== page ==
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Allen Institute - Our Future with AI

Christof Koch | 21:53


Good afternoon. So I'm going to talk to you about AI and the future of humanity. Please bear with me. It's the first time I'm doing this on this topic. And I'm speaking here as a concerned computer geek as a father, as a citizen of this great state as a scientist, academic and intellectual, and first and foremost as a member of Homo sapiens.

So if we think of AI as a child, it's still very much in its infancy, and it was born, sometimes in the summer of 1950 1956, when a bunch of scientists, mathematician, and engineers who were concerned with what at the time was called Thinking Machines convened in in Dartmouth College. That's only 16 years since at birth, but what 60 years, how much change has happened, so I'm just going to highlight a few of the things. 20 years ago, a highly specialized team at IBM over eight years work finally beat the world, the reigning world chess champion, Garry Kasparov, the machine was called the deep blue. In 2005, this AI child's learn to drive for the first time for the first time that a car completed the the DARPA Grand Challenge. That's only in 2005. This is a team between a Stanford University and and Volkswagen research lab that completed the first round 132 miles off road traveling in the desert to be Nevada and California.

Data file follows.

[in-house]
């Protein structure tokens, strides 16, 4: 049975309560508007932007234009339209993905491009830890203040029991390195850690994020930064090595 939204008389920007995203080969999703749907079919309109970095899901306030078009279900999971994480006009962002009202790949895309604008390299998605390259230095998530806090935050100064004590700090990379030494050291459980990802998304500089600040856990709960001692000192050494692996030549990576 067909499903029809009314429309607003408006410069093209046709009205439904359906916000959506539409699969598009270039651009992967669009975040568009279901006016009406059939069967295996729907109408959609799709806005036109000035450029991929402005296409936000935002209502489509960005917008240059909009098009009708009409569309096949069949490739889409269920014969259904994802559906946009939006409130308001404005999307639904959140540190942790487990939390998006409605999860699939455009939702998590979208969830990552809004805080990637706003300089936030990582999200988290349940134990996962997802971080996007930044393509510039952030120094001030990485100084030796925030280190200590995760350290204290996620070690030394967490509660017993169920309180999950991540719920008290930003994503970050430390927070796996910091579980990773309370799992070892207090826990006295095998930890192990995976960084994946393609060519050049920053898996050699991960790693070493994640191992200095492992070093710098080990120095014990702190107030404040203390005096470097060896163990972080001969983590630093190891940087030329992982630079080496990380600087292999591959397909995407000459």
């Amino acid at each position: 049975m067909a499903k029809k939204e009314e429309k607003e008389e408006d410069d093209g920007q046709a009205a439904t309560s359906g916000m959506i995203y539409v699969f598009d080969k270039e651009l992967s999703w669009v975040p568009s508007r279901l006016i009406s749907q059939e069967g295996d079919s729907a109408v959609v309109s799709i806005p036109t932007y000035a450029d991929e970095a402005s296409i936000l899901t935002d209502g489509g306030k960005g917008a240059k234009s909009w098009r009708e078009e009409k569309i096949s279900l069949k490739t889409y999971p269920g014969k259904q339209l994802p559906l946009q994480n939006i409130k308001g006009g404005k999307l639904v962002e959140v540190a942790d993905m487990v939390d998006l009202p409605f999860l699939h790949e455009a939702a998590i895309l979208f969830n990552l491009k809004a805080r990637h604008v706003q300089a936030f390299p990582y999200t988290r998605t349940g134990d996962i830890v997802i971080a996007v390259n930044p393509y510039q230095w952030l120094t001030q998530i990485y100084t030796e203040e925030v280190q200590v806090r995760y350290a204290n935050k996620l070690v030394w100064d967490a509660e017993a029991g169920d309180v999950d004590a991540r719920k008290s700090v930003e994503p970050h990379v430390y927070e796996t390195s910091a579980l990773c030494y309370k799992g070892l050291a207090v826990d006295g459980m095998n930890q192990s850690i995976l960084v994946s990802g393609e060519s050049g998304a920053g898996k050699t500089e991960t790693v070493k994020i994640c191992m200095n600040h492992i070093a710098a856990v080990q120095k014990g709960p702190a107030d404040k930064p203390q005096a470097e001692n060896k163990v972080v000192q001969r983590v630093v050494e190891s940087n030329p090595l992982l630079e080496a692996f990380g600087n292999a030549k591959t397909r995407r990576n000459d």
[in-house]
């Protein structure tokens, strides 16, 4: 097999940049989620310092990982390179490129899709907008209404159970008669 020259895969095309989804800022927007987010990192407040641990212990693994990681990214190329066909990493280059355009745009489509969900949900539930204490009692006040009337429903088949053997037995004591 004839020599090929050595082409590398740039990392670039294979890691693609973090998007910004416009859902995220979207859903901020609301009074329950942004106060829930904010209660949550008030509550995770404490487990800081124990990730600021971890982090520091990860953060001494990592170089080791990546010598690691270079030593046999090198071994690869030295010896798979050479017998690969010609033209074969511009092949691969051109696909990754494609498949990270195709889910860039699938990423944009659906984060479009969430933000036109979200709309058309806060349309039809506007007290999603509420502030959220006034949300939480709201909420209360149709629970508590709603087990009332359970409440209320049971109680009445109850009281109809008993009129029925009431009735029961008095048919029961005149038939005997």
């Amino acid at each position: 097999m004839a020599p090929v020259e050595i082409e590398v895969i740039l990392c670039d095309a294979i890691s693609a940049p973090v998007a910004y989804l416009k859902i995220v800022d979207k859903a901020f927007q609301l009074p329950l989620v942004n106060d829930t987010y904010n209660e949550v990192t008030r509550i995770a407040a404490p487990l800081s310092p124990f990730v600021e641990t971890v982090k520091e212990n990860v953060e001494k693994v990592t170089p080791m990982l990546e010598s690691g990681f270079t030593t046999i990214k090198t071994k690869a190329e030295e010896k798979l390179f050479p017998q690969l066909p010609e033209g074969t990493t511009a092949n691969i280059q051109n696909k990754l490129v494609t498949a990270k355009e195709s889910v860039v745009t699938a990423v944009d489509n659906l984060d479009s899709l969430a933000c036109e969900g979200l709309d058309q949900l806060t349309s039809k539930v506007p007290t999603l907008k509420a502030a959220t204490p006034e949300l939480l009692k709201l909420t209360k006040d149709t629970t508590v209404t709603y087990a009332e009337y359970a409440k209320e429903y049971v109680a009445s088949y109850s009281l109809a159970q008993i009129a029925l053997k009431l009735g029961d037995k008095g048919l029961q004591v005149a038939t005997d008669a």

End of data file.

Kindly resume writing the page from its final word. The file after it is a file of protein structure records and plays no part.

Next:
Only six years ago, another IBM computer that worked on this project for five years Watson beat the human Ken Jennings, in the question answered, show Jeopardy. And then, of course, it's only last year, that AlphaGo software developed by DeepMind using Monte Carlo search algorithm, reinforcement learning and certain deep machine learning techniques decisively and very unexpectedly beat. lucido in going is now the reigning effectively the reigning go. So at this point in time, computers have bested humans in all so called perfect information games, ie checkers, Chess and Go are other games for all players have access to all information.

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